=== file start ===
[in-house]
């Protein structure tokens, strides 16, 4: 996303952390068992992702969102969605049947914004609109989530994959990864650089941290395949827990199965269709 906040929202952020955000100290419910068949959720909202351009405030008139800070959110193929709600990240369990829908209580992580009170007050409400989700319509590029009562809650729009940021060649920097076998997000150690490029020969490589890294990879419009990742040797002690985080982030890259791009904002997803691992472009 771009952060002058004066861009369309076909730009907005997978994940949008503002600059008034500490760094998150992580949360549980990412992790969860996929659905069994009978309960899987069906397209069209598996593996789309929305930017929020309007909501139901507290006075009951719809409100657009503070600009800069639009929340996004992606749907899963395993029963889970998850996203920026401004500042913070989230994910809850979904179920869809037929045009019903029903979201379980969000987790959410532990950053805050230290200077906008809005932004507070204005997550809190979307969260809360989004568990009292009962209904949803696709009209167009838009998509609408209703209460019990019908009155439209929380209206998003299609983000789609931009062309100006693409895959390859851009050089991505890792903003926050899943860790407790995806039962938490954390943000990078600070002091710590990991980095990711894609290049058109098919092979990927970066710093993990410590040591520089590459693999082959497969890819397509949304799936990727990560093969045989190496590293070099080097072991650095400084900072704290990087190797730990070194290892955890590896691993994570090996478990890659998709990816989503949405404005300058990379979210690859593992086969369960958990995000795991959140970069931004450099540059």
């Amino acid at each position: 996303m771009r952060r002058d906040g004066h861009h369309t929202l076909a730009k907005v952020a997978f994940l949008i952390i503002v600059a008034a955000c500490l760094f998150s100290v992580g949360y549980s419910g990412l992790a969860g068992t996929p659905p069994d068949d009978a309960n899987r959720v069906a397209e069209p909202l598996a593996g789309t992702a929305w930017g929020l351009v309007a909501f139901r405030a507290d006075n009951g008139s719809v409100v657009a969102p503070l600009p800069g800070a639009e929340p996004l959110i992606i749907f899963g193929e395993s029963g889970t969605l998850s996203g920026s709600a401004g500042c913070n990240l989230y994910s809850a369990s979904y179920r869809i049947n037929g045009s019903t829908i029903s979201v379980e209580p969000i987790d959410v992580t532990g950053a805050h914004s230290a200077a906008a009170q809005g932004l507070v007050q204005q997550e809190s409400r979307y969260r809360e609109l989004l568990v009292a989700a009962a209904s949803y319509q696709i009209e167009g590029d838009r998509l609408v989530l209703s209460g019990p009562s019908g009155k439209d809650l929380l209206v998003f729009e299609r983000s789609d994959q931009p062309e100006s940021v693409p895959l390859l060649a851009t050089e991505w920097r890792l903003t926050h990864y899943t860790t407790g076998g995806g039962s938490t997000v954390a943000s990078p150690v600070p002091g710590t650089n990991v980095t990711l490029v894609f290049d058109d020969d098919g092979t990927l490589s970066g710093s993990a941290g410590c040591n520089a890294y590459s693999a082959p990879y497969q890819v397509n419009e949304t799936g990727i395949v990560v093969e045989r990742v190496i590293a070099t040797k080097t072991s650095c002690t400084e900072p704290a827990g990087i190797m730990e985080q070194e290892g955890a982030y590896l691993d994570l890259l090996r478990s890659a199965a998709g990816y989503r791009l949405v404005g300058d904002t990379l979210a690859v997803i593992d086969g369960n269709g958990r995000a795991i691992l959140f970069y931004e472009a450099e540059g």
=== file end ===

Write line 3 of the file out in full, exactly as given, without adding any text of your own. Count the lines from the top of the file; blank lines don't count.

């Amino acid at each position: 996303m771009r952060r002058d906040g004066h861009h369309t929202l076909a730009k907005v952020a997978f994940l949008i952390i503002v600059a008034a955000c500490l760094f998150s100290v992580g949360y549980s419910g990412l992790a969860g068992t996929p659905p069994d068949d009978a309960n899987r959720v069906a397209e069209p909202l598996a593996g789309t992702a929305w930017g929020l351009v309007a909501f139901r405030a507290d006075n009951g008139s719809v409100v657009a969102p503070l600009p800069g800070a639009e929340p996004l959110i992606i749907f899963g193929e395993s029963g889970t969605l998850s996203g920026s709600a401004g500042c913070n990240l989230y994910s809850a369990s979904y179920r869809i049947n037929g045009s019903t829908i029903s979201v379980e209580p969000i987790d959410v992580t532990g950053a805050h914004s230290a200077a906008a009170q809005g932004l507070v007050q204005q997550e809190s409400r979307y969260r809360e609109l989004l568990v009292a989700a009962a209904s949803y319509q696709i009209e167009g590029d838009r998509l609408v989530l209703s209460g019990p009562s019908g009155k439209d809650l929380l209206v998003f729009e299609r983000s789609d994959q931009p062309e100006s940021v693409p895959l390859l060649a851009t050089e991505w920097r890792l903003t926050h990864y899943t860790t407790g076998g995806g039962s938490t997000v954390a943000s990078p150690v600070p002091g710590t650089n990991v980095t990711l490029v894609f290049d058109d020969d098919g092979t990927l490589s970066g710093s993990a941290g410590c040591n520089a890294y590459s693999a082959p990879y497969q890819v397509n419009e949304t799936g990727i395949v990560v093969e045989r990742v190496i590293a070099t040797k080097t072991s650095c002690t400084e900072p704290a827990g990087i190797m730990e985080q070194e290892g955890a982030y590896l691993d994570l890259l090996r478990s890659a199965a998709g990816y989503r791009l949405v404005g300058d904002t990379l979210a690859v997803i593992d086969g369960n269709g958990r995000a795991i691992l959140f970069y931004e472009a450099e540059g």